There are many reasons why your employer might not know your tax code. It could be because you have been unable to submit your most recent P45 when you started your job; it could even be because an employer has failed to submit their copy of your P45 to HMRC when you left. If you have complicated tax affairs, such as several jobs or being self employed, this can also result in you being put on an emergency tax code.
An emergency tax code is represented by the letters BR on your payslip from your employer and on your tax code notice from HMRC. However, having a BR tax code doesn’t necessarily mean you are entitled to an emergency tax refund. Every worker is entitled to a tax-free personal allowance (£8105 for 2012-13 for workers under 65), which is either allocated to one job or split across several. It is this allowance which affects your tax code, and if it is allocated entirely to one job but you have another one, this will be taxed (correctly) using the BR tax code.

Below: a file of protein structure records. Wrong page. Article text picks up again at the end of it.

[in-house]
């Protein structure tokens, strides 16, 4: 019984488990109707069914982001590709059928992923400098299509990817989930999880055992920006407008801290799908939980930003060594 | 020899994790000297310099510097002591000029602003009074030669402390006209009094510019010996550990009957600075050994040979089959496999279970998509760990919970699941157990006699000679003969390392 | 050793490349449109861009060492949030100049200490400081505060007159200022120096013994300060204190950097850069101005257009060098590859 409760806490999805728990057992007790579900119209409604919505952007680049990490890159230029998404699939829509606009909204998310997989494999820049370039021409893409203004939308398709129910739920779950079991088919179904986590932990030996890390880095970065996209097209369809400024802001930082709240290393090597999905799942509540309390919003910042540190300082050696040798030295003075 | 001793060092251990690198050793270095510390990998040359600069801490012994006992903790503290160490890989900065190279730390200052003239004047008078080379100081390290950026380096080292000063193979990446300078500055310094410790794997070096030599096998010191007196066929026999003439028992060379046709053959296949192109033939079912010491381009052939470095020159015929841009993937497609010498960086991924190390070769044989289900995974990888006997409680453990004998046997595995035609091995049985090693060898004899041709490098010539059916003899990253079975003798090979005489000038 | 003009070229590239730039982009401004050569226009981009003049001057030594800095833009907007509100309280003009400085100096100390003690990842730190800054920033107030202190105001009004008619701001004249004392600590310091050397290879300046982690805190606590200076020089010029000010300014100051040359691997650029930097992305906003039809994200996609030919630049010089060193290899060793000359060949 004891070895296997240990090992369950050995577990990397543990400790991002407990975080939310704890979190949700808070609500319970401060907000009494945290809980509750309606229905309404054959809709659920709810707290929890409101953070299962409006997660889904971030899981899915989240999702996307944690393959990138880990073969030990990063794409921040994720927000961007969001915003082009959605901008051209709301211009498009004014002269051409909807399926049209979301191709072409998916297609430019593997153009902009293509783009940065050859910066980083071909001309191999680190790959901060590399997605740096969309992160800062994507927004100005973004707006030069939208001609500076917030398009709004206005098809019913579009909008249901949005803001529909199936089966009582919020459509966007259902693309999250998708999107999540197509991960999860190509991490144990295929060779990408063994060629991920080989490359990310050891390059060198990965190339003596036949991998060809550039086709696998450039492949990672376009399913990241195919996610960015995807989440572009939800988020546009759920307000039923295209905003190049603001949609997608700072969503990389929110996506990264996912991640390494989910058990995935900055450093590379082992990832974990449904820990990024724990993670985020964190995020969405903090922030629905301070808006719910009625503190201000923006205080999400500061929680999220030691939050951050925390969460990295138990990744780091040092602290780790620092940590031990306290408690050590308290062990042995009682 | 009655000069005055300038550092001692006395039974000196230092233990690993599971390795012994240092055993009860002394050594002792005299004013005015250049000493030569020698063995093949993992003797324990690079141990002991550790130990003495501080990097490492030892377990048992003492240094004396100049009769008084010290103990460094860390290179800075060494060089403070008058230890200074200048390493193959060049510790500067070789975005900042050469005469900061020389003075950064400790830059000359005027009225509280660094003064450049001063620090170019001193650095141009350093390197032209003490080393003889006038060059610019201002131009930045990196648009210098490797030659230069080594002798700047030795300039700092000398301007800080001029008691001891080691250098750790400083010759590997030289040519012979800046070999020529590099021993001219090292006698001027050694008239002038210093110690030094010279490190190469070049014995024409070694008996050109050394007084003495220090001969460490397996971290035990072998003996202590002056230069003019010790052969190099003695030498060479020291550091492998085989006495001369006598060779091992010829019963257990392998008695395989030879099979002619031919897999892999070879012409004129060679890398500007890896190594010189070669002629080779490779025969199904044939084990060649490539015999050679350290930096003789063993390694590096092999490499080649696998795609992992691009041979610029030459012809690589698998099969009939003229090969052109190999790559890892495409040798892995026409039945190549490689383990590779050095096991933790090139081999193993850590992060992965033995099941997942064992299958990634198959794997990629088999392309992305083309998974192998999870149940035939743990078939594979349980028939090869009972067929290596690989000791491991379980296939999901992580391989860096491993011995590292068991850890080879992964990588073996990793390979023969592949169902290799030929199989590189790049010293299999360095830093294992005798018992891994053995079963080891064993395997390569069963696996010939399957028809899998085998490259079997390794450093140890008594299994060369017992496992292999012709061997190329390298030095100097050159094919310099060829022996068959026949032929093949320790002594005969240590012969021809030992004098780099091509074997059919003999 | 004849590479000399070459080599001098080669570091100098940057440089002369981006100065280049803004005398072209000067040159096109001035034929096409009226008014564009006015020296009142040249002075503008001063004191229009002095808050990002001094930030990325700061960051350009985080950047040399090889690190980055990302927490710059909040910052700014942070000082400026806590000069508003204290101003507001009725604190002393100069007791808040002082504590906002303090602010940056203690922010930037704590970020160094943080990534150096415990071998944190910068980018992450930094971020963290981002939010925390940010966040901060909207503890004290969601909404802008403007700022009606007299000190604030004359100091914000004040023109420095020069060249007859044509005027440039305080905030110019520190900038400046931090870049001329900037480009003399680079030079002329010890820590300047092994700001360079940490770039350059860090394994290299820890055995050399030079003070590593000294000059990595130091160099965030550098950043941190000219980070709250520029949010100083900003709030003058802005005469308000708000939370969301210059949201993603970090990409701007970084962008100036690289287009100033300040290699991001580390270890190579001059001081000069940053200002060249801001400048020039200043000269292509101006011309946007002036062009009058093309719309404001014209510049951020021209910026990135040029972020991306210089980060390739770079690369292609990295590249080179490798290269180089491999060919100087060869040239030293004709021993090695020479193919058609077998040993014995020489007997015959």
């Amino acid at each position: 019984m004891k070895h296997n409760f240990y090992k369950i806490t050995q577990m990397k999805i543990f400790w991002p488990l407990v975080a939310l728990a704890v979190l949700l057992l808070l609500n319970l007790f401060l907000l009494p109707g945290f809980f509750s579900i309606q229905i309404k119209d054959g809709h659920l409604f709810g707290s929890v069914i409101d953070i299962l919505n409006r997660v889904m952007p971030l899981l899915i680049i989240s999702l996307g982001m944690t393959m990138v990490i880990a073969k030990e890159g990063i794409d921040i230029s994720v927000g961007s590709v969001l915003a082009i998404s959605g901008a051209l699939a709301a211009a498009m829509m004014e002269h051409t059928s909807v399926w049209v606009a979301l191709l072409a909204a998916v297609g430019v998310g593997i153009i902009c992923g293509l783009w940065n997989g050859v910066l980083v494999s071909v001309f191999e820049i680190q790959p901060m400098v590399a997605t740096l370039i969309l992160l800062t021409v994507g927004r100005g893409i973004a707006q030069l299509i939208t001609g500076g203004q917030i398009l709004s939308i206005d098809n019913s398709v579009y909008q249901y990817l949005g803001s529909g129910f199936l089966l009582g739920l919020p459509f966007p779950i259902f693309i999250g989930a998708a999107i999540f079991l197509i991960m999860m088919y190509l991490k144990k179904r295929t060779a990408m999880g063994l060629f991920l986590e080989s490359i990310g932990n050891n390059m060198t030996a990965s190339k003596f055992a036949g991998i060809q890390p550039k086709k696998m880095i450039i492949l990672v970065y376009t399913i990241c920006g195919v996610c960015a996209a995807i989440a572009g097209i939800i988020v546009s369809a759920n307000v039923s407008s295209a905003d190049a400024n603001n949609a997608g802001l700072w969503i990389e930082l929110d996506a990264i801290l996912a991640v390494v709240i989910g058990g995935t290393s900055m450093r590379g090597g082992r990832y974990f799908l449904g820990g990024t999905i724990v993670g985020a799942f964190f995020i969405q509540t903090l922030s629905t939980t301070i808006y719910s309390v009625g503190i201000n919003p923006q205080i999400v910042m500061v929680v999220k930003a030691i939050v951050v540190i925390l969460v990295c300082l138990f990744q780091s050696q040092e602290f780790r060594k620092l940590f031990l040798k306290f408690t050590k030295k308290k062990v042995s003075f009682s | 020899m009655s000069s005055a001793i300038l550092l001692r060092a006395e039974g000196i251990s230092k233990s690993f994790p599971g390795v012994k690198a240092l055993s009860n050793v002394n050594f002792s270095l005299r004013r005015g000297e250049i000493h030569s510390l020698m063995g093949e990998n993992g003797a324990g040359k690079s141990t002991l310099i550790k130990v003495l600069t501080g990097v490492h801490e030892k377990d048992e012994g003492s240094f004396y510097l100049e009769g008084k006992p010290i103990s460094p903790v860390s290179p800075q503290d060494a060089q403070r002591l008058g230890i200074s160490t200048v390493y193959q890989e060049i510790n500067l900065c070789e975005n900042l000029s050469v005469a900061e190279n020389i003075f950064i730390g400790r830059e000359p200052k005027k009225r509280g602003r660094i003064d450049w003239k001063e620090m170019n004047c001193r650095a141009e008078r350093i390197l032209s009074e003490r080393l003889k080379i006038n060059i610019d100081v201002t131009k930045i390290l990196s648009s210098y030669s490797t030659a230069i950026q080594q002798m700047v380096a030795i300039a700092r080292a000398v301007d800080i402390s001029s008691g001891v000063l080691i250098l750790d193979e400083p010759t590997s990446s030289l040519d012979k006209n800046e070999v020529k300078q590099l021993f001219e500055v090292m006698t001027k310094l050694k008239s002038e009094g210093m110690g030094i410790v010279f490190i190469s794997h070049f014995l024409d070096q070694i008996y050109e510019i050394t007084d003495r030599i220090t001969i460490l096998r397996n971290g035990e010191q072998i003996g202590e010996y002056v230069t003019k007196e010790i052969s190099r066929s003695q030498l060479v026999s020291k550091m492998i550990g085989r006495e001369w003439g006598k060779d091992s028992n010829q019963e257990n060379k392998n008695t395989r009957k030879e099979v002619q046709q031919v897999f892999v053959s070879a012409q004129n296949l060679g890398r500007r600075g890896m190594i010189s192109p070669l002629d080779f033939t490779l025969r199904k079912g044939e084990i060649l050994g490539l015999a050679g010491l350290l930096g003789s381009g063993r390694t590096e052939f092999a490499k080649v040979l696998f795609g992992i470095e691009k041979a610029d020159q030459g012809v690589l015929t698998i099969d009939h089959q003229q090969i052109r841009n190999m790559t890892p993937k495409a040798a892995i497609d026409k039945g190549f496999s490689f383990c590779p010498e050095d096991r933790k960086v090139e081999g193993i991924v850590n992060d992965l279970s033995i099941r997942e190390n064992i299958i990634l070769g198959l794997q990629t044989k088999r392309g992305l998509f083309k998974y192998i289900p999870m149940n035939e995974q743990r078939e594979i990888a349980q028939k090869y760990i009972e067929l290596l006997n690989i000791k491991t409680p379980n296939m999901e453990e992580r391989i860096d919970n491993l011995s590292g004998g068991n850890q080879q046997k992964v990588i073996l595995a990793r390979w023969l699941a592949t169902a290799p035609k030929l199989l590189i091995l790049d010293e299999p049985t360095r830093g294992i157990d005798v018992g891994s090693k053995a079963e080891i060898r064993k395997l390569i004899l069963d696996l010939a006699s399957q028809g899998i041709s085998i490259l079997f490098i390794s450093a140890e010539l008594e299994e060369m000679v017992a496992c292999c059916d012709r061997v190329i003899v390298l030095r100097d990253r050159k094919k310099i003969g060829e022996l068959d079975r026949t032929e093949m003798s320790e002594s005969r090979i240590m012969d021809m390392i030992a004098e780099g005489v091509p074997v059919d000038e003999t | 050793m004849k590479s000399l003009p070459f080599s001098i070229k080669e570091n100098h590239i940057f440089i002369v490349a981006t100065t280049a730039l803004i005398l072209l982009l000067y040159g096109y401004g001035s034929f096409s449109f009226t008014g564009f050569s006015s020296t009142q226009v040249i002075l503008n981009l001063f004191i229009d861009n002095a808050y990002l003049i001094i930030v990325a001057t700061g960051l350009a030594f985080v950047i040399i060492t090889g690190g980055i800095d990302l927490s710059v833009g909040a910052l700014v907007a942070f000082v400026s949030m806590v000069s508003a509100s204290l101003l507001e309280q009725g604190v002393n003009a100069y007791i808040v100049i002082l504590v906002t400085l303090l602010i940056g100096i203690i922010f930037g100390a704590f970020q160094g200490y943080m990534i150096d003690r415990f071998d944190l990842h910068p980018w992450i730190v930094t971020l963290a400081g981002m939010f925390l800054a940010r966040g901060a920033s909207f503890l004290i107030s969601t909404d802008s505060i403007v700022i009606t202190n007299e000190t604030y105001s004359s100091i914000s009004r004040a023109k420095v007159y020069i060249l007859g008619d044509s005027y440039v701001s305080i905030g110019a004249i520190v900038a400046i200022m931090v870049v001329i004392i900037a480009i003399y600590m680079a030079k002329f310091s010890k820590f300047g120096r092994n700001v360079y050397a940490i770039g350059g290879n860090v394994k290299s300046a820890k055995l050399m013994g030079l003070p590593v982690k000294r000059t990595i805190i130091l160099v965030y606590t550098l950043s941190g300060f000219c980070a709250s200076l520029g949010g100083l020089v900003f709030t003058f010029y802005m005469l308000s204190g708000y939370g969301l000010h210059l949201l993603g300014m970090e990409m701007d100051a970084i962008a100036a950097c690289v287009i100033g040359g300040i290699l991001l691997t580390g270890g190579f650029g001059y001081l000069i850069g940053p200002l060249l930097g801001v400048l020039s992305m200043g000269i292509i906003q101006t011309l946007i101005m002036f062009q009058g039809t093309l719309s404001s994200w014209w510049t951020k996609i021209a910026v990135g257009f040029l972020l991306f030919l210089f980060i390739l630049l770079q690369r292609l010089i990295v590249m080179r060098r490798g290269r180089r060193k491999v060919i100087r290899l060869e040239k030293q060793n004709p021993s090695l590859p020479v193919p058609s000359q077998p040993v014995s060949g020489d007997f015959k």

If your affairs are simpler, or you feel that you have been put on a BR tax code incorrectly however, you will be entitled to claim back the money overpaid through an emergency tax refund. As tax affairs can be notoriously complicated, you may need the help of professional tax agents to do this, which means you can leave them to do the hard part while you just wait to receive the money back. It can be surprising just how much you could have overpaid and most people find a tax rebate most welcome indeed – particularly at this time of year! A third of the UK’s population are entitled to a tax rebate – check your tax code today!